As I crossed one major avenue I thought I saw a human figure up ahead. Stooped and old and dressed in black, she stood quietly in the shadow of a colonial building. She turned at the sound of my footsteps. I could not make out her face clearly, for she was in the shade. She walked inside. I followed, for she was the first living thing I had seen in all that time there. I followed her in through the door and found myself back in Wildfell Hall.

“I still go there, sometimes,” she said. “In the evening of the evening of my life I think of all that could have been and wasn’t. You should have seen it in its heyday. All the people coming and going, and the festivities and the intrigue…oh, how we loved it there. In England we were girls, then women, but in both cases little more than chattel. Only there, in Angria and Gondal, could we be free.”

“You’re her,” I said. “You’re Quashia Quamina.”

The old woman laughed. “I’m Anne,” she said.

I looked around me, at the oak panelled walls, the deep carpet, the high ceiling, and only then realised I had entered the North Tower—and that I had, however inadvertently, now broken all three of Mrs. Robinson’s rules.

“There was my brother, too, of course,” Anne said. “As the rest of us grew and spent more and more time in the world as it was, he retreated further into the world as we dreamed it to be. In his own way he was as much a prisoner as we were. He might be there, still, though I never found him, no matter how much I look.”

“It is pretty, there,” I said.

“Pretty,” she said, “was never the point.”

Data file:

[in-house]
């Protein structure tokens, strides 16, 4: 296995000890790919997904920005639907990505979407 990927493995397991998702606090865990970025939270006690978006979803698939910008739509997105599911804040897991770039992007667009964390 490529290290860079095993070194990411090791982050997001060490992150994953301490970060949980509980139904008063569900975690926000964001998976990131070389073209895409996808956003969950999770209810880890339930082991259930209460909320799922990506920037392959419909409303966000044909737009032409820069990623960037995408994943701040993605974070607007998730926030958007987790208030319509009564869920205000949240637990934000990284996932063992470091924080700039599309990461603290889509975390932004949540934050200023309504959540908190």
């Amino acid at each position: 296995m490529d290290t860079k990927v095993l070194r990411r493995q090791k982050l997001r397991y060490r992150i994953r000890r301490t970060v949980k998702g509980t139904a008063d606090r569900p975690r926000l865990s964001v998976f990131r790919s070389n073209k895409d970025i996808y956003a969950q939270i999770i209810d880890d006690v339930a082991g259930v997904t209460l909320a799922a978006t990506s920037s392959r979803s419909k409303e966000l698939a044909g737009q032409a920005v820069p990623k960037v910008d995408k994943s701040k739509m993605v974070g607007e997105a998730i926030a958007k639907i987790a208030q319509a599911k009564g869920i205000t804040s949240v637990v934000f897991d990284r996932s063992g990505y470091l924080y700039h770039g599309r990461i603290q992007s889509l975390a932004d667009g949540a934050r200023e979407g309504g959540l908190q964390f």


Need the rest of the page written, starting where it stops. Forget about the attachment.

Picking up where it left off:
“The ones who came here,” I said. “The ones who went, did they…?”

She shrugged. “Dreamers,” she said. “But it is no use. That place is gone.”

“Juvenilia,” I said, remembering Mrs. Ellis’ words.

Anne looked at me sharply.

“Excuse me?”

“It was something that—” I left it trailing.

“Listen,” the old woman said. “Do you have anyone? Someone who loves you?”

I thought of Edward, up in London.

“I don’t know,” I said.

“I heard there was a war, outside,” she said.

“Yes.”

“Is that why you are here? You are hiding from the outside?”

My silence was all the admission she needed.

“We never hid,” she said. “We never had the luxury. The world was what it was and we were in it fully, in the short time we had. What we made for ourselves, it wasn’t an escape. It was illumination.”

“Yes,” I said, because I didn’t know what else to say.

She shook her head at me. “This Hall has stood for a long time, and it can weather the years well enough with or without you. Go into the world. Live your life. The world isn’t nice and living isn’t easy, but it is all we have. And if it grows harsh and the lights dim, there is still Gondal, or places like it. They are in your mind and in your heart, and when you need them, they will be there for you.”

She looked at me kindly.

“Go,” she said.

It took me a moment to realise she had dismissed me.

I remained at Wildfell Hall a few months more. I never went back into the North Tower. Then, one crisp morning in the summer of 19–, I made my way to the village on foot, with my meagre belongings in hand, and when the next train came I boarded it.

I did not know where I would go and what I would do; but in the time I still had, I was determined now to find out.

 

(Editors’ Note: Lavie Tidhar is interviewed by Caroline M. Yoachim in this issue.)

Lavie Tidhar

Lavie Tidhar is the author of Osama, The Violent Century, A Man Lies Dreaming, Central Station, and Unholy Land, as well as the Bookman Histories trilogy. His latest novels are By Force Alone, children’s book The Candy Mafia, and comics mini-series Adler. His awards include the World Fantasy Award, the British Fantasy Award, the John W. Campbell Award, the Neukom Prize and the Jerwood Fiction Uncovered Prize.